Shocking things that keep people in abusive relationships

Domestic violence

Staying in an abusive relationship does not mean the victim is weak or stupid. Abuse is about control — physical, emotional, verbal, or sexual. Victims must overcome a variety of hurdles — fear, guilt, economics, cultural and gender roles — in order to take those first steps to end an abusive relationship. To do so, they need support — yet often victims are without a support network because the abuser has socially isolated them.

What keeps people in abusive relationships? It could be anyone, or a combination of, the following:

Fear. If leaving an abusive relationship guaranteed a victim’s safety, she would leave. But leaving does not guarantee safety — in fact, it often escalates the violence. When a victim attempts to leave or threatens to leave, the abuser may feel he has lost control and escalate the violence. Most domestic violence-related homicides occur after the victim has left, attempted to leave or has threatened to leave. Victims live in fear of what will happen to themselves and/or their children if they try to leave. If they are without they need resources that can help them remain safe.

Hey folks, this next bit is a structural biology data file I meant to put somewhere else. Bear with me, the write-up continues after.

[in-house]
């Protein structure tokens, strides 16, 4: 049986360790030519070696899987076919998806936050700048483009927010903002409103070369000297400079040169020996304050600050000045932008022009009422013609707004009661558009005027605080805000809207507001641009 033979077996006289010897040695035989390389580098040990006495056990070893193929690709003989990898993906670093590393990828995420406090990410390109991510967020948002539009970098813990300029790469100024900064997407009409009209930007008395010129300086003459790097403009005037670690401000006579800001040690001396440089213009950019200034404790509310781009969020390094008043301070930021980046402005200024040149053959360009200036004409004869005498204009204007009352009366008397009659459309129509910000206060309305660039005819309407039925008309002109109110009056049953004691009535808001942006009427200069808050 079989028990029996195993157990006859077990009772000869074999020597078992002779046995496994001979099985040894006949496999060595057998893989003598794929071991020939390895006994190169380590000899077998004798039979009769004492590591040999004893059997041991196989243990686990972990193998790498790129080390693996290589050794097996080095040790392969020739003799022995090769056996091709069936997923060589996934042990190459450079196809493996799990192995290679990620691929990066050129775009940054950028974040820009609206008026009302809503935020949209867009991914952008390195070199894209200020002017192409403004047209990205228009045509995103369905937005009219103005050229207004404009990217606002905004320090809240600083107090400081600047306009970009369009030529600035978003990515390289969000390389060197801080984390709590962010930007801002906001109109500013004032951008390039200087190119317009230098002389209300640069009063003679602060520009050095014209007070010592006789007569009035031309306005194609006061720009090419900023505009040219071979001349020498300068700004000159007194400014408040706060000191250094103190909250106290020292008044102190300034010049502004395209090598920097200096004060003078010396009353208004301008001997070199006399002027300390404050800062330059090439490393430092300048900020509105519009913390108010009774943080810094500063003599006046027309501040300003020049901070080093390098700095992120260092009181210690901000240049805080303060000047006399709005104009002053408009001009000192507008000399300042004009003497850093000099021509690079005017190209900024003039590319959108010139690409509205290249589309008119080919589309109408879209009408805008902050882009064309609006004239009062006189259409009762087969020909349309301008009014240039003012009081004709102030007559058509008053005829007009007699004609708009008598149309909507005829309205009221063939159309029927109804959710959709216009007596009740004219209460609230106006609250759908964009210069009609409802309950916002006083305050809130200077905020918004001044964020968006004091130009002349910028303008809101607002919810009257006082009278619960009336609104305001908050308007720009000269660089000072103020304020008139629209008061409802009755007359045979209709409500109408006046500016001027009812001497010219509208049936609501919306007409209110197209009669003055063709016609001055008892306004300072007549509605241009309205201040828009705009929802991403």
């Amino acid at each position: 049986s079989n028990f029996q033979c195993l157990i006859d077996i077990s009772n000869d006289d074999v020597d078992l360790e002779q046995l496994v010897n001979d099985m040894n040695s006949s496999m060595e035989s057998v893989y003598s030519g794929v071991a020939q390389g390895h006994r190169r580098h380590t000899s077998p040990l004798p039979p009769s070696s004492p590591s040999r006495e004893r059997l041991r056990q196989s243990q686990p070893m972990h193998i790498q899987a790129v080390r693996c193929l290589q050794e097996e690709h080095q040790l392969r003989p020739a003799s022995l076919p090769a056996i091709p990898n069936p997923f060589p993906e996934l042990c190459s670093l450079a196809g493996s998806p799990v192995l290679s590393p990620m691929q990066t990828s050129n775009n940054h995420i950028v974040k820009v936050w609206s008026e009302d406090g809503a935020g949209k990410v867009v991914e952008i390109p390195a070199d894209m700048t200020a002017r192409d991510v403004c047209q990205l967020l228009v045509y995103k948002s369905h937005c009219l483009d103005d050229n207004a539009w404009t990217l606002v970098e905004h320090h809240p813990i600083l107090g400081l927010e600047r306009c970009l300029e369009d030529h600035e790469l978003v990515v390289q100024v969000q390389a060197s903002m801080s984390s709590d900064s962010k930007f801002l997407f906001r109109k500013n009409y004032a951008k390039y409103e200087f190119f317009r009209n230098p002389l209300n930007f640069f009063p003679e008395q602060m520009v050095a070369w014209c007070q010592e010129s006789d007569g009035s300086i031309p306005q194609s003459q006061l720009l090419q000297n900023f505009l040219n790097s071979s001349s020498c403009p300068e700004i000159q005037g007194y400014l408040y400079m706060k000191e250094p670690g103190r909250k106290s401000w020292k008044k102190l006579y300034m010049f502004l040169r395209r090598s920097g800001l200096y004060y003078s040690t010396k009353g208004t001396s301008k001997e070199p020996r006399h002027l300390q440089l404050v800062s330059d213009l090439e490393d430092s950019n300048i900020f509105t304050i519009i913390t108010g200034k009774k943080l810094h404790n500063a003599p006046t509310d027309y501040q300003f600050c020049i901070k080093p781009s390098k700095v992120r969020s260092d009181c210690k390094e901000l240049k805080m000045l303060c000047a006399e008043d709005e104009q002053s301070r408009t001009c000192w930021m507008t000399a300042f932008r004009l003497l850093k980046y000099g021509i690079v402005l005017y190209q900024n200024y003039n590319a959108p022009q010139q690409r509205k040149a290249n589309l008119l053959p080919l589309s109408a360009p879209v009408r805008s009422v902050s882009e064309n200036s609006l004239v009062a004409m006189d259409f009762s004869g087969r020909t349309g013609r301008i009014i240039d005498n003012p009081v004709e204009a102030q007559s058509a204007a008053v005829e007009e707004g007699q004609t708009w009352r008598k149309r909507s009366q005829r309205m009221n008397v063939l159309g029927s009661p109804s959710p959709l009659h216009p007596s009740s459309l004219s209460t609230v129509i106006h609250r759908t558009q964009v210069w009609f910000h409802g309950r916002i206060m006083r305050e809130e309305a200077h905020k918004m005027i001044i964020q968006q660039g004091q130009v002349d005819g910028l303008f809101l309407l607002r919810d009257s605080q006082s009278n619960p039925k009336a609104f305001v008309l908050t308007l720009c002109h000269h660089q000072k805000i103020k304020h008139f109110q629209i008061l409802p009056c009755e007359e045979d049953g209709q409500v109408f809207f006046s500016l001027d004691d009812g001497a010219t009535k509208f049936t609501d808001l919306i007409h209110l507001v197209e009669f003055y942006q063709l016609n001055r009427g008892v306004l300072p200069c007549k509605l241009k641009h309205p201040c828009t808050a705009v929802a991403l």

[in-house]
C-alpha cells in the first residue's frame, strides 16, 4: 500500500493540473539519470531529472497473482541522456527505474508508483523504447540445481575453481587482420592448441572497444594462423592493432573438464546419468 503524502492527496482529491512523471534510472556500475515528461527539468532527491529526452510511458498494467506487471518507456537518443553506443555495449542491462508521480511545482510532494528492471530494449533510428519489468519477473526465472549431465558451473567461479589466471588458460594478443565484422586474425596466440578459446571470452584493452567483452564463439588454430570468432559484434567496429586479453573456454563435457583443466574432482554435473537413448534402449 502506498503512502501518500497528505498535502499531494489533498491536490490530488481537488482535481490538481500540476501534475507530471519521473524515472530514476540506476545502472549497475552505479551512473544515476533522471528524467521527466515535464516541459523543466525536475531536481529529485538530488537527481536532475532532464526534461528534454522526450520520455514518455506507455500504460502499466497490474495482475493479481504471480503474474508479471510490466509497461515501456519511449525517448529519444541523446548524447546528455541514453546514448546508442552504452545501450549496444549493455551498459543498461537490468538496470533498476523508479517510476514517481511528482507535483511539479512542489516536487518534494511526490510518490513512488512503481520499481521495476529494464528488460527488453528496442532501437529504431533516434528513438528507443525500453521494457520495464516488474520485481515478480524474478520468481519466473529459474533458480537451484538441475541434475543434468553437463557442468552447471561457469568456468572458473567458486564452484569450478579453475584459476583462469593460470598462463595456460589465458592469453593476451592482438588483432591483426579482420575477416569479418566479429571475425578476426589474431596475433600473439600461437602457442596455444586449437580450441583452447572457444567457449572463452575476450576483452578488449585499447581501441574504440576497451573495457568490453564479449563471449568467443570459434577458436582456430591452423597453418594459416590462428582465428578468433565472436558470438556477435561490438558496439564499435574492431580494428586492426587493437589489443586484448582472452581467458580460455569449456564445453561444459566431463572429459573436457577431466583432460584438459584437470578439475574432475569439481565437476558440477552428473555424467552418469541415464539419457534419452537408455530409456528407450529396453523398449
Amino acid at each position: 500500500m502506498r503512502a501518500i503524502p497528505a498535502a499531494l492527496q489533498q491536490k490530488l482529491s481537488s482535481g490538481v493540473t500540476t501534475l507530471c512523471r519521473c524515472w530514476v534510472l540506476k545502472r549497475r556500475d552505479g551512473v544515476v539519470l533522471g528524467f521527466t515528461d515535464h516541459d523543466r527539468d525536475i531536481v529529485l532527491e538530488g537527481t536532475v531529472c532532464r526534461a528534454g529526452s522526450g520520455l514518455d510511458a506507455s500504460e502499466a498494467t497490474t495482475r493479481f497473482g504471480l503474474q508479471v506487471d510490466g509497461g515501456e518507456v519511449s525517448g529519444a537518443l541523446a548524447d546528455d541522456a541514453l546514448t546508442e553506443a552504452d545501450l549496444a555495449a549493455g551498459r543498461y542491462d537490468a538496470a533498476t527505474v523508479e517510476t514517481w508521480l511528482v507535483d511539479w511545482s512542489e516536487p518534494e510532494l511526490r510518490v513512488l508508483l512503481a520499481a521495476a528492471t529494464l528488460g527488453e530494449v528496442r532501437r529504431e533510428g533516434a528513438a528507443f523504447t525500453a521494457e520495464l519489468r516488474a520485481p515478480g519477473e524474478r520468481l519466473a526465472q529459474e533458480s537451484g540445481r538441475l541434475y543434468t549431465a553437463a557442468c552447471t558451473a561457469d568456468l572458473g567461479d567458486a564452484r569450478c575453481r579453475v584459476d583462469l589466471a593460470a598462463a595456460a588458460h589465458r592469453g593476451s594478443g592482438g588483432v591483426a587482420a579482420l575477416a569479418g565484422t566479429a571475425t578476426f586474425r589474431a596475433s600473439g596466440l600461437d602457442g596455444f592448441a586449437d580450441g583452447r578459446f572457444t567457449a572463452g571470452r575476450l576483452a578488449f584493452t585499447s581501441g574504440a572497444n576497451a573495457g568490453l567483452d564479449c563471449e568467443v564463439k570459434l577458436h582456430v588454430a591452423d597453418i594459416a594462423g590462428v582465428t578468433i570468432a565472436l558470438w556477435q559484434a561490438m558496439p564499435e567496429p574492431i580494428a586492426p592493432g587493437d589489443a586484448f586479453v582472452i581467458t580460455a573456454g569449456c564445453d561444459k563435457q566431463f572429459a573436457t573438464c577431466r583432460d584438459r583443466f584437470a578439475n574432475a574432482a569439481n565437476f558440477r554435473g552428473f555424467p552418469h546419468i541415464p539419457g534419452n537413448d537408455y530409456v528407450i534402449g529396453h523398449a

Abuse is a process, not an event. On average, female victims leave and return to the relationship seven times because abusers often apologize and promise to change after a victim leaves. The victim returns believing the apologies are sincere. In some instances, leaving the abuser isn’t a goal for the victim. They don’t want the relationship to end, they want the abuse to end.

A life of abuse. Victims that grow up in abusive homes may believe that violence is a normal part of a relationship. Many victims are also survivors of childhood sexual abuse and feel worthless. Their abusive partner tends to reinforce this low self-esteem and makes the victim feel unlovable. They are often told no one else would want them. The psychological damage for a victim of abuse is immense and may result in the victim having trouble making decisions, feeling dependent on their abusive partner, suffering from depression, or using drugs/alcohol for coping.

Guilt. Often victims are worried about the effect their leaving will have on the abuser — “It will ruin his life”. Or they fear the effect it will have on their family — “It will destroy their reputation”. They may feel responsible for taking care of their abusive partner, feel guilty about admitting the relationship is not working or feel they in some way deserve the abuse.

Economic dependence. Because abuse is about control, many victims have limited access to resources. They may fear that by leaving the abuser they — including children — will become homeless, have to rely on welfare or be unable to find a job and childcare.

Emotional dependence. The cycle of abuse and control often leads the victim to feel emotionally dependent. Victims may be afraid to be on their own, fear what others will say, or feel they cannot take care of themselves.